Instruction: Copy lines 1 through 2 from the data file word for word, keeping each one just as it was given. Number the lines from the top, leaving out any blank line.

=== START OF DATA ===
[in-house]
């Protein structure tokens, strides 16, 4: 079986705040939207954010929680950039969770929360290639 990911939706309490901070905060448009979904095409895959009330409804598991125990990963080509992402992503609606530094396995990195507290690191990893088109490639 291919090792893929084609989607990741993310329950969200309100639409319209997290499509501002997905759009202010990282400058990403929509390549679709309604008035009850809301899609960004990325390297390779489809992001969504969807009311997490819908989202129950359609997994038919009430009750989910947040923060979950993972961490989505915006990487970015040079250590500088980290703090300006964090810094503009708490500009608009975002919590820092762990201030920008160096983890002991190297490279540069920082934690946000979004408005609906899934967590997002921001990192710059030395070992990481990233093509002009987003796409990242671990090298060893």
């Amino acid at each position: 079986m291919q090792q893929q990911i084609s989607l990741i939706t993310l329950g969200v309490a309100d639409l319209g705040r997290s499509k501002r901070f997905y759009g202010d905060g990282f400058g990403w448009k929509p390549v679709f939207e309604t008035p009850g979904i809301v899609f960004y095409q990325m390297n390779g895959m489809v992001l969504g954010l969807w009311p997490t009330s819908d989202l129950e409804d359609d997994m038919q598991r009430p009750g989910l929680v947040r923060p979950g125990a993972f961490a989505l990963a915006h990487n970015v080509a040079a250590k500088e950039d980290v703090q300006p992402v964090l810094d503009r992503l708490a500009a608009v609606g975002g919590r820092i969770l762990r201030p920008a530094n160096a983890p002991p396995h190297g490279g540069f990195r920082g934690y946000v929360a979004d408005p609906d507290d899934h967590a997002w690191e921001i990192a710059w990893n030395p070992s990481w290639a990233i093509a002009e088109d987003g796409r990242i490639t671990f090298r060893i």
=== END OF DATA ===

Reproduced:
[in-house]
């Protein structure tokens, strides 16, 4: 079986705040939207954010929680950039969770929360290639 990911939706309490901070905060448009979904095409895959009330409804598991125990990963080509992402992503609606530094396995990195507290690191990893088109490639 291919090792893929084609989607990741993310329950969200309100639409319209997290499509501002997905759009202010990282400058990403929509390549679709309604008035009850809301899609960004990325390297390779489809992001969504969807009311997490819908989202129950359609997994038919009430009750989910947040923060979950993972961490989505915006990487970015040079250590500088980290703090300006964090810094503009708490500009608009975002919590820092762990201030920008160096983890002991190297490279540069920082934690946000979004408005609906899934967590997002921001990192710059030395070992990481990233093509002009987003796409990242671990090298060893």